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What’s the relationship like between your teenage daughter and her pesky inner critic?
Welcome back to Episode #6
Where my inner critic is very much alive and well every time I step up to my microphone.
So I worked through the 3 simple steps I’m going to share with you today.
Because when you’re feeling self-confident, you have the energy to successfully move through life’s daily challenges.
I’d like to dive in by asking if you’ve heard the saying “be careful how you talk to yourself because you’re listening?”
When I posted that quote on my Cultivating Resilient Teens Instagram feed, it got more likes than my puppy!
So, if your daughter is wondering why she needs to understand her inner critic …
Well, here’s why … it has a HUGE impact on how she thinks, feels, and responds to life’s ups and downs.
One of the best examples I can share with you is what a few of my new clients say they hear from their inner critic …
“You know you should get that assignment done, even if you don’t feel like it.”
“You know, you really could have done better than that.”
Ugh, I don’t know anyone who feels inspired or motivated when you “should” and “shame” all over yourself.
The good news is your daughter can learn to COLLABORATE with her inner critic and build her self-confidence one step at a time.
Here’s how you can Help.
As a parent, you and I know it’s HARD to see your daughter struggle.
But dismissing her big emotions may cause her to question herself even more.
So, I’d like to invite you to try this 3 Step Process with her instead:
Ask your daughter to NAME her emotions.
For example, ask her fill in the blank.
“When I get a lower test score than I think I deserve, I feel ______.” (frustrated, sad, confused, angry, defeated).
Encourage her to stay out of the “story” that may be running through her head and simply identify or name her emotions.
Acknowledge the impact her emotions are having by scaling her emotion from 1 – 10.
One is “not a huge deal” to “I’m crushed by this.”
Because it’s important for her to recognize the intensity her emotions are having on her mood and motivation.
This is the magical moment where she’ll feel the shift.
I know it may sound a little silly but remember … “be careful how you’re talking to yourself because you’re listening.”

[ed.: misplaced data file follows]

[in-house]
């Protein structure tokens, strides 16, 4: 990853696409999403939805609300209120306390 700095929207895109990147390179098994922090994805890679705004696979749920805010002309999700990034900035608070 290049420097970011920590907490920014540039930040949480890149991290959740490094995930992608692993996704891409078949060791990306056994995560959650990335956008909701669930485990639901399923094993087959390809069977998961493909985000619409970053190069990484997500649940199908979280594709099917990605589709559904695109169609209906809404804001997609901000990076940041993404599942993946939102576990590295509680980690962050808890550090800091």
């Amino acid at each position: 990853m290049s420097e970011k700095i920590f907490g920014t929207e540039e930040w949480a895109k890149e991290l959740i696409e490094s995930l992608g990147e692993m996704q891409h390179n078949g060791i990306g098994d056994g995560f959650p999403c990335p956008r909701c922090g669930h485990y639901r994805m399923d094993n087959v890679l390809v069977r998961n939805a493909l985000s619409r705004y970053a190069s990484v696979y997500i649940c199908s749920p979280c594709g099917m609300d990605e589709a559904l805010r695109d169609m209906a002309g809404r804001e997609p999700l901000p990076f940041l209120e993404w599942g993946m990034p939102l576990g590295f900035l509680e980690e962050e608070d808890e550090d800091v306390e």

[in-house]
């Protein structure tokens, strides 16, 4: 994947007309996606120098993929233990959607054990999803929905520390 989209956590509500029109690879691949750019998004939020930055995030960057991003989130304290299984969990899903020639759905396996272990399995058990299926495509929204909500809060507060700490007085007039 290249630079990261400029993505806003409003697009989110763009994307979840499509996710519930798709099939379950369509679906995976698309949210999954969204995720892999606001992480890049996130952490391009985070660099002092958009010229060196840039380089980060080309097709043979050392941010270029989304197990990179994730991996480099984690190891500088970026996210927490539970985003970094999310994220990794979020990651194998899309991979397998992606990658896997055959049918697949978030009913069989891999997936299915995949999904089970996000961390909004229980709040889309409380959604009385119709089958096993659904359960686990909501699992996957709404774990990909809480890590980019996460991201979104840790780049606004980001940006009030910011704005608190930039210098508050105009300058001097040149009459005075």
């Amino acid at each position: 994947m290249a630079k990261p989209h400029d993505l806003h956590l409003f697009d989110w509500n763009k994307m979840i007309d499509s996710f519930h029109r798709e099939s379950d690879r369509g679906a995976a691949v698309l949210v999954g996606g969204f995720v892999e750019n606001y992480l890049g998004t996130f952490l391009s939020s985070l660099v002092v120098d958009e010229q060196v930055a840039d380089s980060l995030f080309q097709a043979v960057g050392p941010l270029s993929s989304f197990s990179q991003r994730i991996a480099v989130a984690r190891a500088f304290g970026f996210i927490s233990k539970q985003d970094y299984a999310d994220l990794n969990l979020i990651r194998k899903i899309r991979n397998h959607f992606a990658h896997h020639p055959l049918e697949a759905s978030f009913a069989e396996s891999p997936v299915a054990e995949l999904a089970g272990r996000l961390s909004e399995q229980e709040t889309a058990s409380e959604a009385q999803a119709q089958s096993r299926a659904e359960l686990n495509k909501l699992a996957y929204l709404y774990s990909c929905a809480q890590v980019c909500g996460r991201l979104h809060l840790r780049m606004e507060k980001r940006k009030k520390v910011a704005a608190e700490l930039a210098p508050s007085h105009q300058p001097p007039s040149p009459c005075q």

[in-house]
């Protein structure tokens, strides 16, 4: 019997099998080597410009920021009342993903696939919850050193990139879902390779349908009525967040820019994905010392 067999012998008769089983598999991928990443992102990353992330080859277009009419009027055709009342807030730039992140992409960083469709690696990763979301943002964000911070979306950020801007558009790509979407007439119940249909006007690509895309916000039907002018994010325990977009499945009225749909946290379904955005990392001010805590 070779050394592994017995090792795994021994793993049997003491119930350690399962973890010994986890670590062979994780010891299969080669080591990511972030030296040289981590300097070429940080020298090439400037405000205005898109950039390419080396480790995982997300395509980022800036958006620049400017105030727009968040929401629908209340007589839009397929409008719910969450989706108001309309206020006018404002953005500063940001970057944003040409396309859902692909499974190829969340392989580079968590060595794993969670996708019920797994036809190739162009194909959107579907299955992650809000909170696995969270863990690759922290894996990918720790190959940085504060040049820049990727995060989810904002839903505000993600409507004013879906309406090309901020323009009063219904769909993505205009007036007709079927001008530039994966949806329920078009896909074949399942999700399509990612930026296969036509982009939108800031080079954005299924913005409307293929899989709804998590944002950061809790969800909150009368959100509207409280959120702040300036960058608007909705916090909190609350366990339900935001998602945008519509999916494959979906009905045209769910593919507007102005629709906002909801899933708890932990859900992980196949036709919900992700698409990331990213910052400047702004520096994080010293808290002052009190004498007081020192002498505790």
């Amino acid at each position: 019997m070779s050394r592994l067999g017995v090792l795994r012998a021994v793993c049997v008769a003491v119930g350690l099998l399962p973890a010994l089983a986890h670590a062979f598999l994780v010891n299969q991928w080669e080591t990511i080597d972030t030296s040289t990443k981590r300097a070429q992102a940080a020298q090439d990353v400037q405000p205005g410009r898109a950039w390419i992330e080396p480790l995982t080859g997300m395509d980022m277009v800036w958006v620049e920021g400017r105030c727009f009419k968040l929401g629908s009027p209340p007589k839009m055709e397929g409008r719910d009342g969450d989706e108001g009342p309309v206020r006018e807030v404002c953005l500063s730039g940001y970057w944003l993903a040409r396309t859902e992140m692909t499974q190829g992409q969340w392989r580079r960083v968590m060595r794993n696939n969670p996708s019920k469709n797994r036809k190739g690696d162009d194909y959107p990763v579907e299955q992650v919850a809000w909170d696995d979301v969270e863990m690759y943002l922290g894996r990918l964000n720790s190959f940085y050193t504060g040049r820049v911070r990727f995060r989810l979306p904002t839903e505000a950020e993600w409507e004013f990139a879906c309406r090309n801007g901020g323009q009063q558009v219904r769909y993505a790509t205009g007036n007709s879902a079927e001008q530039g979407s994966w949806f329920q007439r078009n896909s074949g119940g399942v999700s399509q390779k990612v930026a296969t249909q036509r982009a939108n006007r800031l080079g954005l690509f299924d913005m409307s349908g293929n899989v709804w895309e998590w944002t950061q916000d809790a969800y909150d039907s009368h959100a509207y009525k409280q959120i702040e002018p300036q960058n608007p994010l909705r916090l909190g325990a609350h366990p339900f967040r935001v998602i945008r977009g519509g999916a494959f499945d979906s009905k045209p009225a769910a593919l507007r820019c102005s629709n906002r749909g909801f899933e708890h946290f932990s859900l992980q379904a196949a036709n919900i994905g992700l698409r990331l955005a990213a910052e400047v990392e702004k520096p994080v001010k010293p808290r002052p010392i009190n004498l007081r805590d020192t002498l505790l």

So just try talking to those big emotions, lovingly that is.
Ask your emotions a few clarifying questions:
“Hey anxiety, I see that you’re back today … what’s happening right now that’s upsetting you?”
“Oh, hello lack of motivation … what are you trying to teach me today?”
Now, go ahead and offer your inner critic an answer that’ll boost your self-confidence.
“Thanks for looking out for me inner critic and stirring up my anxious feelings because they are definitely letting me know it’s time to do things differently than I have in the past.”
“Your input has been noted, thank you inner critic, and now I’m going to choose a more balanced, more realistic thought in this moment.”
Your Pep Talk to Keep Going
In case your inner critic isn’t on board with your new way of thinking and turns up the volume to try to keep you safe from moving forward, consider what author Elizabeth Gilbert has to say in her book Big Magic, Creative Living Beyond Fear.
“Your fear will always be triggered by your creativity, because creativity asks you to enter into realms of uncertain outcome, and fear hates uncertain outcomes.”
“This is all totally natural and human.”
I offer 3 Practical Approaches to shut down fear so your daughter can learn and grow from what’s happening, rather than giving up on her dreams.
Because when you’re able to shine a light on your fear and collaborate with your inner critic, your daughter can outsmart the forces that may be holding her back.
And you can find Episode 5 and the full show notes on my website cultivating resilient teens. com
Here’s to Brighter Days Ahead
So, go ahead and build your self-confidence from the inside out.
And go from “ugh, I don’t know” to “I got this!”
You’ll be so proud of yourself; it’ll be awesome.
And because you all deserve to feel awesome, next week we’re going to talk about what being a highly sensitive teenager looks and feels like – AND – offer you an antidote that cultivate her resiliency and empower even the most sensitive young lady to firmly advocate for herself.
Okay, I look forward to connecting with you all next week.
Quote: “Be careful how you talk to yourself because you’re listening” by Lisa M. Hayes
Book: Big Magic: Creative Living Beyond Fear | Elizabeth Gilbert